William Wordsworth and Lucy

Thy mornings showed, thy nights concealed

The bowers where Lucy played;

And thine too is the last green field

That Lucy's eyes surveyed.

[I Travelled Among Unknown Men]

The lunatic, the lover and the poet

Are of imagination all compact:

One sees more devils than vast hells can hold,

That is, the madman: the lover, all as frantic,

See Helen's beauty in a brow of Egypt:

The poet's eye in a fine frenzy rolling,

Doth glance from heaven to earth, from earth to heaven;

And as imagination bodies forth

The forms of things unknown, the poet's pen

Turns them to shapes, and gives to airy nothing

A local habitation and a name. (V. i.7-17) [1]

It is strange why the first thing that springs up from some dark forgotten recess of the mind on reading William Wordsworth's (1770-1850) 'Lucy' poems is this observation made by Theseus in his palace in William Shakespeare's A Midsummer-Night's Dream. These lines were written in 1595 or 1596, almost two centuries before the 'Lucy' lyrics composed in or after the winter of 1798-99, or even Wordsworth's Preface to the second (1800) edition of Lyrical Ballads. Yet, it is not difficult to see why Wordsworth rued:

The invaluable works of our elder writers, I had almost said the works of Shakespeare and Milton, are driven into neglect by frantic novels, sickly and stupid German Tragedies, and deluges of idle and extravagant stories in verse.- [...] this degrading thirst after outrageous stimulation, [2]

The two writers, separated by a couple of hundred years, are on a similar, even if not identical, track.

The comparison occurred unbidden when I read 'Strange Fits of Passion Have I Known'. As a «fond and wayward thought» that his beloved may be dead enters the mind of a lover, he works himself up into a frenzy. The poem is born from the shift from an ordinary ride to her cottage into an extraordinary fit of passion that only another lover can sympathize with, in the same tempo as the «quickening pace» of the horse. The origin of the poem is reflective of Wordsworth's own ideas on the composition of poetry outlined in his 1800 Preface to Lyrical Ballads:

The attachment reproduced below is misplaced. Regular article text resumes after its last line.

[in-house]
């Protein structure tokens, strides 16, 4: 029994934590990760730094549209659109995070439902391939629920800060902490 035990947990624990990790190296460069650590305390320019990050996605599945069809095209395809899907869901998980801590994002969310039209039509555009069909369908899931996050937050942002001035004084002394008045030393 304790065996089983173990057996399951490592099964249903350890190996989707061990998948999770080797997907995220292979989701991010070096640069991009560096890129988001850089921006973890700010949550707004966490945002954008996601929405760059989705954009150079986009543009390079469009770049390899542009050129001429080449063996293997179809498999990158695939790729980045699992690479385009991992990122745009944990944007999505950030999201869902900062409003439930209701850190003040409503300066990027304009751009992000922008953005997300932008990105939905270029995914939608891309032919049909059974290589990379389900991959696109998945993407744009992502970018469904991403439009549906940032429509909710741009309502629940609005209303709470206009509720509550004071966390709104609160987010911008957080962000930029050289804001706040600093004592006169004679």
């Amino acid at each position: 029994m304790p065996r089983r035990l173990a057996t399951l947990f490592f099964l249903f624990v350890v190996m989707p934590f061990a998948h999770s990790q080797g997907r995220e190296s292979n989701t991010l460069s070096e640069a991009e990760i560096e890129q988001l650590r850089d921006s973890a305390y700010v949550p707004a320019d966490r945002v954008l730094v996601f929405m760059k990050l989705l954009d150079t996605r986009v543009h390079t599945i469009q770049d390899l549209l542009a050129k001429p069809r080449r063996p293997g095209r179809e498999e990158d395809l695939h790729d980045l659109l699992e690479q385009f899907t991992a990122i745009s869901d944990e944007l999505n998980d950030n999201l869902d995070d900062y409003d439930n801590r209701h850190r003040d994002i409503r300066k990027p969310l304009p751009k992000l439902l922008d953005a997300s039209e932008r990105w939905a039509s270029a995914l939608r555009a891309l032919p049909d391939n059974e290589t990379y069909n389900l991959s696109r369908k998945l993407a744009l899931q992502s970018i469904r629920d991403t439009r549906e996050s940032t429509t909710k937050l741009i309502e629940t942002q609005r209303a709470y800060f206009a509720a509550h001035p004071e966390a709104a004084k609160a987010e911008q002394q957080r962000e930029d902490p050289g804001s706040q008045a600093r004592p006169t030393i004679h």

Poetry is the spontaneous overflow of powerful feelings: it takes its origin from emotion recollected in tranquillity: the emotion is contemplated till, by a species of reaction, the tranquillity gradually disappears, and an emotion, kindred to that which was before the subject of contemplation, is gradually produced, and does itself actually exist in the mind. [3]

Wordsworth's poetry contained elements of Shakespeare's lunatic, lover and poet, even as Wordsworth the poet arrived at the thought that he outlined in his Preface. All five of his 'Lucy' poems - 'Strange Fits of Passion Have I Known', 'She Dwelt Among the Untrodden Ways', 'I Travelled Among Unknown Men', 'Three Years She Grew in Sun and Shower' and 'A Slumber Did My Spirit Seal' - confirm his poetic perspectives. And nothing is more obvious than Wordsworth's reliance on feeling and emotion both as inspiration and subject of poetry. 'Passion' may have been un-decorous in society then but a poet's fundamental character lay in his ability

Of conjuring up in himself passions, which are indeed far from being the same as those produced by real events, yet (especially in those parts of the general sympathy which are pleasing and delightful) do more nearly resemble the passions produced by real events, [4]

Not that the emotion was mawkish. The love for Lucy is intimate and intense. In revealing it, the poet is baring his soul. Lucy is «The joy of (his) desire;» She is «cherished», present everywhere. He seems to see her, feel her at every point in place and time. The sentiment is all-consuming. So much so, that even his love for his country can be traced to his devotion to her. True, nationalism was a part of the Romantic character; but Wordsworth's was blatantly driven by his all-pervasive passion for Lucy. This blatancy is underscored by the blunt admission in 'I Travelled Among Unknown Men' on the heels of waxing eloquent about ardor for country, that the determination not to «quit thy shore» is because it is «an English fire» beside which Lucy «turned her wheel» and